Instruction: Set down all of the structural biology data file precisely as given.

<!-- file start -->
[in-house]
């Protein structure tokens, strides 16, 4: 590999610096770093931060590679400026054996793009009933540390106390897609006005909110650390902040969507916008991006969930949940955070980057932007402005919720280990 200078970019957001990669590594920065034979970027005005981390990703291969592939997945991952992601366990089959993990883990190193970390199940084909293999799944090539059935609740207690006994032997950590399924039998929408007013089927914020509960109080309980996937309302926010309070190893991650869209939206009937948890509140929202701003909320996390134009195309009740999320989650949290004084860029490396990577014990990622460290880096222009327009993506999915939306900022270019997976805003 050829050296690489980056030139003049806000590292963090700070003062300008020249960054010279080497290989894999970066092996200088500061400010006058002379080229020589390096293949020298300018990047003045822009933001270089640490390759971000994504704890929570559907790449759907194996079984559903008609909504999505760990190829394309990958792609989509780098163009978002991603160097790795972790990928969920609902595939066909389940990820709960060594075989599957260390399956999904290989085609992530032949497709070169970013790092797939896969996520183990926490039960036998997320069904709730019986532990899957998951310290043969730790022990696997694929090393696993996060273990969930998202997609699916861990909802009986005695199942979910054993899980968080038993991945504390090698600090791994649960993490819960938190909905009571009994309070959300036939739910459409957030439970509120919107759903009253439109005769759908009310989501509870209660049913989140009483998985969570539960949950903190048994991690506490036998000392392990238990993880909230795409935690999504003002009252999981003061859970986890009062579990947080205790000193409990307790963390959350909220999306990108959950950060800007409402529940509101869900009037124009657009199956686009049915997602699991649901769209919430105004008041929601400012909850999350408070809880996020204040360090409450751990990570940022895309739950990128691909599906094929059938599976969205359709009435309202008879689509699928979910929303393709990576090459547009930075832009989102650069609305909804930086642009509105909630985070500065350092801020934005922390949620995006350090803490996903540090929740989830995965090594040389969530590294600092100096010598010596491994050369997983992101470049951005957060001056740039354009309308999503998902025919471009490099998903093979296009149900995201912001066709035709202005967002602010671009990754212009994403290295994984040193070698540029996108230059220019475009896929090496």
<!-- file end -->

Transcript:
[in-house]
């Protein structure tokens, strides 16, 4: 590999610096770093931060590679400026054996793009009933540390106390897609006005909110650390902040969507916008991006969930949940955070980057932007402005919720280990 200078970019957001990669590594920065034979970027005005981390990703291969592939997945991952992601366990089959993990883990190193970390199940084909293999799944090539059935609740207690006994032997950590399924039998929408007013089927914020509960109080309980996937309302926010309070190893991650869209939206009937948890509140929202701003909320996390134009195309009740999320989650949290004084860029490396990577014990990622460290880096222009327009993506999915939306900022270019997976805003 050829050296690489980056030139003049806000590292963090700070003062300008020249960054010279080497290989894999970066092996200088500061400010006058002379080229020589390096293949020298300018990047003045822009933001270089640490390759971000994504704890929570559907790449759907194996079984559903008609909504999505760990190829394309990958792609989509780098163009978002991603160097790795972790990928969920609902595939066909389940990820709960060594075989599957260390399956999904290989085609992530032949497709070169970013790092797939896969996520183990926490039960036998997320069904709730019986532990899957998951310290043969730790022990696997694929090393696993996060273990969930998202997609699916861990909802009986005695199942979910054993899980968080038993991945504390090698600090791994649960993490819960938190909905009571009994309070959300036939739910459409957030439970509120919107759903009253439109005769759908009310989501509870209660049913989140009483998985969570539960949950903190048994991690506490036998000392392990238990993880909230795409935690999504003002009252999981003061859970986890009062579990947080205790000193409990307790963390959350909220999306990108959950950060800007409402529940509101869900009037124009657009199956686009049915997602699991649901769209919430105004008041929601400012909850999350408070809880996020204040360090409450751990990570940022895309739950990128691909599906094929059938599976969205359709009435309202008879689509699928979910929303393709990576090459547009930075832009989102650069609305909804930086642009509105909630985070500065350092801020934005922390949620995006350090803490996903540090929740989830995965090594040389969530590294600092100096010598010596491994050369997983992101470049951005957060001056740039354009309308999503998902025919471009490099998903093979296009149900995201912001066709035709202005967002602010671009990754212009994403290295994984040193070698540029996108230059220019475009896929090496």